Candidate Choices

Candidate Choices: Democrats and Republicans Say “Two’s Allowed. But Three’s a Crowd”

By Pat Benjamin

A Time Magazine article published in January of this year stated that the fastest growing voting bloc in the nation is that of the unaffiliated voters. In more than a few states, independents now outnumber both Republicans and Democrats, creating a huge swing vote that could determine the outcome of this year’s election.

My book, The Perot Legacy: A New Political Path, shows how following the path to creating another candidate choice and alternative political party can–and did—turn ordinary people into street fighters, as they delve into the depths of dirty politics.

During his 1992 independent run for president, Ross Perot was invited to participate in the televised presidential debates watched by almost 100 million people, and he received nearly 20 million votes. Before the next presidential election in 1996, the Republican/Democrat-controlled Commission on Presidential Debates concocted requirements to prevent both independent and alternative party candidates from qualifying ever again. Perot’s resulting exclusion in 1996 lowered his vote count to less than 9 million votes.

Just how desperate the established parties were to prevent access to the debates and media by alternative party candidates, or any supporters of these candidates, is demonstrated in the following excerpt from the book. Donna Donovan, a volunteer from Connecticut and national Reform Party communications chair explained:

“When Ross Perot was excluded from the Presidential Debates his Connecticut supporters decided to stage a ‘Demonstration for Democracy’ in Hartford, the state capital, while one of the three debates was taking place on October 6, 1996. Our goal was to create a big enough media event to bring attention to the stranglehold that the two major parties and their accomplice, the bipartisan Debate Commission, maintained on the debates….We planned to march through the city to the park a block from Bushnell Theatre where the debate was taking place….That night, nearly 700 people…converged on the park…where we encountered police, who immediately herded us into a ‘corral’ constructed of a snow fence in the center of the park….They marched in military formation, eventually surrounding us completely….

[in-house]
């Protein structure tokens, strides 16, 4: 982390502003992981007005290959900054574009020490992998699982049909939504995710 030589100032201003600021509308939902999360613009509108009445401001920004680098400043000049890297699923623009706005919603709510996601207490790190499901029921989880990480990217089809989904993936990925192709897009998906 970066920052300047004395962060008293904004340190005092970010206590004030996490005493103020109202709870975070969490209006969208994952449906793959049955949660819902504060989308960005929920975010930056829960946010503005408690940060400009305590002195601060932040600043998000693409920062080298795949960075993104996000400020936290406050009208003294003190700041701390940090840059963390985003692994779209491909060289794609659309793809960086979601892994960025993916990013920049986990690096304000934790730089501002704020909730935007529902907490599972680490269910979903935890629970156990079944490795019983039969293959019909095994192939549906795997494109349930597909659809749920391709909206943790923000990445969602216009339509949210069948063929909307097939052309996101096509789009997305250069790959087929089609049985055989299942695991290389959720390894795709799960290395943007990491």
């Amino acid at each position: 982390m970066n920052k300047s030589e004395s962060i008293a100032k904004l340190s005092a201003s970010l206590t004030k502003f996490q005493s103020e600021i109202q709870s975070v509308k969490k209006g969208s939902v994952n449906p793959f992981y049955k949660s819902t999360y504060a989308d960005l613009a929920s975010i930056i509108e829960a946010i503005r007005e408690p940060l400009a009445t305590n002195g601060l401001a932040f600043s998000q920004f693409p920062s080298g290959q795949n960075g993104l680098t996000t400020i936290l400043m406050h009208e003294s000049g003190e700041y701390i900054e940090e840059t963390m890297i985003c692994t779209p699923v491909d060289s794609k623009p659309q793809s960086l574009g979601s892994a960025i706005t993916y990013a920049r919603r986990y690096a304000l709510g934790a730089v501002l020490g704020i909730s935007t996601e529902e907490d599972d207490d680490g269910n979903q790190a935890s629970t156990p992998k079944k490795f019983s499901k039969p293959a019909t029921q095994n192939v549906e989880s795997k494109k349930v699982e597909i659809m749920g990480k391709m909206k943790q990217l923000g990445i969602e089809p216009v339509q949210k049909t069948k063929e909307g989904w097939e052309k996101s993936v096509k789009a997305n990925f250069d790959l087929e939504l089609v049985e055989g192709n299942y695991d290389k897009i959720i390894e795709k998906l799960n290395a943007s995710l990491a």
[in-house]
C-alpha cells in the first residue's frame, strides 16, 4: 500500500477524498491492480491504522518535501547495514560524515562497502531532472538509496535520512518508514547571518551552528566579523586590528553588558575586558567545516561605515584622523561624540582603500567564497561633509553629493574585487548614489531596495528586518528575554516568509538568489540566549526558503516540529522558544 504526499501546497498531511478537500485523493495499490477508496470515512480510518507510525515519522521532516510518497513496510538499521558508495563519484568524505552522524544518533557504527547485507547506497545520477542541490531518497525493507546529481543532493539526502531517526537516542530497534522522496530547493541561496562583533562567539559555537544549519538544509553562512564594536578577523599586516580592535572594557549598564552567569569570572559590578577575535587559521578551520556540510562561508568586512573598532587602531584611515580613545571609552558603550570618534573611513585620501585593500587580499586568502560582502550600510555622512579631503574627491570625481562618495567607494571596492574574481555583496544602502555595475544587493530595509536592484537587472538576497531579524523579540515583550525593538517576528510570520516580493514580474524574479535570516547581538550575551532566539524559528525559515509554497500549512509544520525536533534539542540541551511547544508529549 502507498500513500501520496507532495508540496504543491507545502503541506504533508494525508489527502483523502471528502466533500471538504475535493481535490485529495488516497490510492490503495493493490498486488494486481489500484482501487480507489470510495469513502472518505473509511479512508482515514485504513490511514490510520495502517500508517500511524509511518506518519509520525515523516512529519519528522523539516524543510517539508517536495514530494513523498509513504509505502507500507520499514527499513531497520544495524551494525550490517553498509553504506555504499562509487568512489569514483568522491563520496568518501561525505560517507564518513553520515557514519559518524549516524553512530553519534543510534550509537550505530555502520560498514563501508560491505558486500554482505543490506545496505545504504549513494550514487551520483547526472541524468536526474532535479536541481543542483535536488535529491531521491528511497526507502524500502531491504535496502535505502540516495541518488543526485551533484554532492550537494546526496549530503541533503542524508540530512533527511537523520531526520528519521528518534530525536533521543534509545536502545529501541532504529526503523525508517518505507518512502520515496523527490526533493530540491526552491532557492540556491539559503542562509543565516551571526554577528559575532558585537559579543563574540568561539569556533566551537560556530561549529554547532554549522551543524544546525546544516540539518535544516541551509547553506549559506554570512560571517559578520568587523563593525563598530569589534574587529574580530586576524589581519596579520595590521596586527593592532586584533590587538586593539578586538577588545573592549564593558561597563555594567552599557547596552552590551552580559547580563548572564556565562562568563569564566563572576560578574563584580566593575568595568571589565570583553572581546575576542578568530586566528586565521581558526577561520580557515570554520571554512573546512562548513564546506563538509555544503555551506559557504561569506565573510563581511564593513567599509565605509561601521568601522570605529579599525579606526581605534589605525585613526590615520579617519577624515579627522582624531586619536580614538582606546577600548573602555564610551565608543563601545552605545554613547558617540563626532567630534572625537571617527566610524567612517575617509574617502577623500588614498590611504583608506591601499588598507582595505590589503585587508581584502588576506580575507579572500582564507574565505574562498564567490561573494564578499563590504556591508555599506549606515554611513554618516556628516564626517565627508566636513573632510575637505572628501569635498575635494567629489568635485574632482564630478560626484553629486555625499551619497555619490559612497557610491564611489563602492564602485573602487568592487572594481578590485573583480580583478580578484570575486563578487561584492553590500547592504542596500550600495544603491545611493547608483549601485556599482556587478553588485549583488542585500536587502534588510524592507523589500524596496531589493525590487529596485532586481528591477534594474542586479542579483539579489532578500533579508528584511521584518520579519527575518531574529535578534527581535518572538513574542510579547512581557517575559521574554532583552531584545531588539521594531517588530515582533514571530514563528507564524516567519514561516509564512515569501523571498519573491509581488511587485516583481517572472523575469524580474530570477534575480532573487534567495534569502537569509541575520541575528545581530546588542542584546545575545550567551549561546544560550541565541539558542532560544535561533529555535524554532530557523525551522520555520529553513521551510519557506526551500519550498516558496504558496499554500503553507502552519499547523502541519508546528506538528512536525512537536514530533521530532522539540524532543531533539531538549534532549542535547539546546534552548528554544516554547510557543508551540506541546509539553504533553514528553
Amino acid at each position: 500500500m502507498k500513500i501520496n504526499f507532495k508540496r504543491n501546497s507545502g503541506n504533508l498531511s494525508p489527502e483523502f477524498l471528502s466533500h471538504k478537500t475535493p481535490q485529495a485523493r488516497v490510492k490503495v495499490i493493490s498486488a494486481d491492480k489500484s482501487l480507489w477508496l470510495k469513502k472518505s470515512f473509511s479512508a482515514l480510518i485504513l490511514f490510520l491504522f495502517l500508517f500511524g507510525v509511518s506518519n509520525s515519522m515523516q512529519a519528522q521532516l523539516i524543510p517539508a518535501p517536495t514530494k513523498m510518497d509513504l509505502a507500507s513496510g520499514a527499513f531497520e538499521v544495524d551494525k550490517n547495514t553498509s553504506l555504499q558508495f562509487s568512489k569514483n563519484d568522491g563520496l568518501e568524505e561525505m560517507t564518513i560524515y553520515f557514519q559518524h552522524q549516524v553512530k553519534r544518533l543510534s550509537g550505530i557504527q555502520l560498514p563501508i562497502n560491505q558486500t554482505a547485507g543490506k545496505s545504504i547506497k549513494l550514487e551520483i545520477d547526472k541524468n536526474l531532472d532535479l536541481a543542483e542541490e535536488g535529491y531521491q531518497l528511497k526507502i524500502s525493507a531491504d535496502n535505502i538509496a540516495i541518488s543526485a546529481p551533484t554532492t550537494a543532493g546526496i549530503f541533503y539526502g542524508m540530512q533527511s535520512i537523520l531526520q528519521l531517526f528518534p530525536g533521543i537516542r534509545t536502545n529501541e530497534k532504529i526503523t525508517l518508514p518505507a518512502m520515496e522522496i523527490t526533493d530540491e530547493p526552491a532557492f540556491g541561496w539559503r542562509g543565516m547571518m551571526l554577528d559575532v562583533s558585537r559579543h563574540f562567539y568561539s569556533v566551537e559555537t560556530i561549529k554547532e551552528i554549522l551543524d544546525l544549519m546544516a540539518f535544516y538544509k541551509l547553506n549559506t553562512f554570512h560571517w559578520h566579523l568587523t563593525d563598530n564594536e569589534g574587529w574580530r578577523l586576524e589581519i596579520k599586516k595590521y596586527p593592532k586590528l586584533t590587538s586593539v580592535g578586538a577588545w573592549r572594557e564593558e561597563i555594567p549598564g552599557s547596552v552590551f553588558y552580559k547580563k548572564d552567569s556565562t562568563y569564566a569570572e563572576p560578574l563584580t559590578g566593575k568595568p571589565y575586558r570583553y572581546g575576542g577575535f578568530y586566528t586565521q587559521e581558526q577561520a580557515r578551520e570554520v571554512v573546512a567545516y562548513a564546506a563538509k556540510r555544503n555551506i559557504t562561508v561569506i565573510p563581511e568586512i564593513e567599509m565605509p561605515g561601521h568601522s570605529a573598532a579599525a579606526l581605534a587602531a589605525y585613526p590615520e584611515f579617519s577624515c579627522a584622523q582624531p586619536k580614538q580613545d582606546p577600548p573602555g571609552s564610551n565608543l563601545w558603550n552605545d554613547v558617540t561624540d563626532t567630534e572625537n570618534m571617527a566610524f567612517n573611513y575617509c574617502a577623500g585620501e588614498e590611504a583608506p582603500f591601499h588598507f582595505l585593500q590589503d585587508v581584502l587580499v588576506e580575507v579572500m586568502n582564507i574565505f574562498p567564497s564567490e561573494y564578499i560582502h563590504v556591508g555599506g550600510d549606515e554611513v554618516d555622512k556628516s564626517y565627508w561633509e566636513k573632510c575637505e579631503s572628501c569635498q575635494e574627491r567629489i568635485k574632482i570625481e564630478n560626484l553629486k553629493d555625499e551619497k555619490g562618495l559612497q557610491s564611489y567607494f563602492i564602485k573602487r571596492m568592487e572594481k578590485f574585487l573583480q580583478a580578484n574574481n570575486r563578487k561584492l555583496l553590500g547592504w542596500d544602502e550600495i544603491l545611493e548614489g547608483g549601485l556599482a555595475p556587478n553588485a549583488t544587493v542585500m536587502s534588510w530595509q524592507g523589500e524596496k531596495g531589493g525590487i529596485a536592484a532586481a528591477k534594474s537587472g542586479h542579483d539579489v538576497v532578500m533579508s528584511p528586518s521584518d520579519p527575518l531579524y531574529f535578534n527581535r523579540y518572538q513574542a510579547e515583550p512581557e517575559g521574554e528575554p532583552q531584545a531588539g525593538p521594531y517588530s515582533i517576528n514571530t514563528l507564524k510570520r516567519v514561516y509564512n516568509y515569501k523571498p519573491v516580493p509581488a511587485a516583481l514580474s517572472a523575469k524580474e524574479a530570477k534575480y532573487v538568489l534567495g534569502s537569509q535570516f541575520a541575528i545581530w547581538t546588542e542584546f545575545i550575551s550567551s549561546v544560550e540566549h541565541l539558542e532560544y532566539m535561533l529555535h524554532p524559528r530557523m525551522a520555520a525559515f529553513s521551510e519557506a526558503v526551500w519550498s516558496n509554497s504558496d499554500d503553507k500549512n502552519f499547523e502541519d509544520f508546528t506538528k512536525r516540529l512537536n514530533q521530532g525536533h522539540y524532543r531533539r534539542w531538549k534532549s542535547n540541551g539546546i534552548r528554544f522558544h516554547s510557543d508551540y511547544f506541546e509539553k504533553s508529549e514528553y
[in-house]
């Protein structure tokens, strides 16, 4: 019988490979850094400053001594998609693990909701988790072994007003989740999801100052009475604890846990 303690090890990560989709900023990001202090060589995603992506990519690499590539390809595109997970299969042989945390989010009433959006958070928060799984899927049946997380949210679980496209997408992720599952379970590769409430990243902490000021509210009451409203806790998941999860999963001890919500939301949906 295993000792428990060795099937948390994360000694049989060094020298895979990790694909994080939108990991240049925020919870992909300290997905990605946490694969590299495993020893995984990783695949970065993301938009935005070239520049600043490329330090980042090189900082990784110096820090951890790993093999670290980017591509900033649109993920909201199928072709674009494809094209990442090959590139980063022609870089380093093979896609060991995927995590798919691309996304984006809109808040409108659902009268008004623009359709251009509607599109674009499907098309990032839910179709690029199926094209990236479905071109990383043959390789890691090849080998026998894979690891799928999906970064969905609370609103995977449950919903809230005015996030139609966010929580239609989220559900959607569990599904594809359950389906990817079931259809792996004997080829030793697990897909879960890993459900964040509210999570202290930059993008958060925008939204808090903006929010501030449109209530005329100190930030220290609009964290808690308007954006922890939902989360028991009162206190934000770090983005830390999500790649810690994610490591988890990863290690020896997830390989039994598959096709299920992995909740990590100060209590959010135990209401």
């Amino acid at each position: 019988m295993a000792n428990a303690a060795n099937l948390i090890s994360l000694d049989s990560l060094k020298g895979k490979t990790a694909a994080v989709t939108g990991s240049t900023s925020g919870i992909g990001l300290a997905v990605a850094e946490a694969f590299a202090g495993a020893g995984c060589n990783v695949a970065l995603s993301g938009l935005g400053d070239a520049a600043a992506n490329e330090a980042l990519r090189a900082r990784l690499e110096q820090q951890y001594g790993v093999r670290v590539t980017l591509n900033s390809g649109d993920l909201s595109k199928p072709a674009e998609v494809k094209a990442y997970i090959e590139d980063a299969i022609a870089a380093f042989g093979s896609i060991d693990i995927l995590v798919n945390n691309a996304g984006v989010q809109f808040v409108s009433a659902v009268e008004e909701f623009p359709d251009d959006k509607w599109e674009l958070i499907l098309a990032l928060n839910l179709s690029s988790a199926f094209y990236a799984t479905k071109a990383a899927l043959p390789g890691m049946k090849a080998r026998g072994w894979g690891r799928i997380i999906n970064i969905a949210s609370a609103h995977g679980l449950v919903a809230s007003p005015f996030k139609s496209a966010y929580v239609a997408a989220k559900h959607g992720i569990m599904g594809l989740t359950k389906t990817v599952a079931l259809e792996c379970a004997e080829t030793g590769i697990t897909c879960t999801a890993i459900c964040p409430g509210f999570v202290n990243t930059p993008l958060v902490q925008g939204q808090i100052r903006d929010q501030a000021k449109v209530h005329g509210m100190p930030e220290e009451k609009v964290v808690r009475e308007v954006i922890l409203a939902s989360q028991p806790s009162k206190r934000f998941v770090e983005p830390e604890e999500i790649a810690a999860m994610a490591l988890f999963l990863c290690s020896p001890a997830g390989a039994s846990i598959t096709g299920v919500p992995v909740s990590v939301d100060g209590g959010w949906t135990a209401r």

“Police officers on horseback formed another ring around the riot squad. Then, unbelievably, National Guard forces arrived with tanks and took their places in the street around the park…

“A freelance cameraman was shooting footage for C-SPAN, but days later we were told it was too dark to use. And what about the rest of the media?…We later heard from some that police and other security told them there was no one in the park, and since the direct-access streets were closed off, they assumed it was true.”

Because of a charismatic leader with access to millions of dollars, the presidential campaign of Ross Perot and the newly created Reform Party were perceived by the major party leaders as a threat to their established two-party system. Rather than viewing this event through the eyes of the people as an exercise in democracy and an expansion of choice, the party operatives did all they could to prevent the establishment of a third option.

Some of the other attempts to exterminate the Reform Party influence included misuse of ballot access laws, attempts to gain control of any federal election funds available to the Reform Party after the 1996 presidential election, and the use of a politicized judicial system. All of this and more is detailed in The Perot Legacy.

In spite of it all:
• The Reform Party still survives.
• A new issues organization (ICAN—Independent Citizen Action Network) is being established.
• The number of independent voters in the United States continues to grow dramatically.
• A tell-all book is now published so that more people will know the facts, and can learn from our naïve mistakes while establishing new political organizations.

The Perot Legacy presents a model for a vehicle “that turns peoples’ anger into action.” The worst thing the American people can do is give up. Remember the quote by Winston Churchill that appears above the entrance to Ross Perot’s office complex:

“Never Give In. Never, Never, Never”

Pat Benjamin is the author of The Perot Legacy: A New Political Path, and lives in Cherry Hill.

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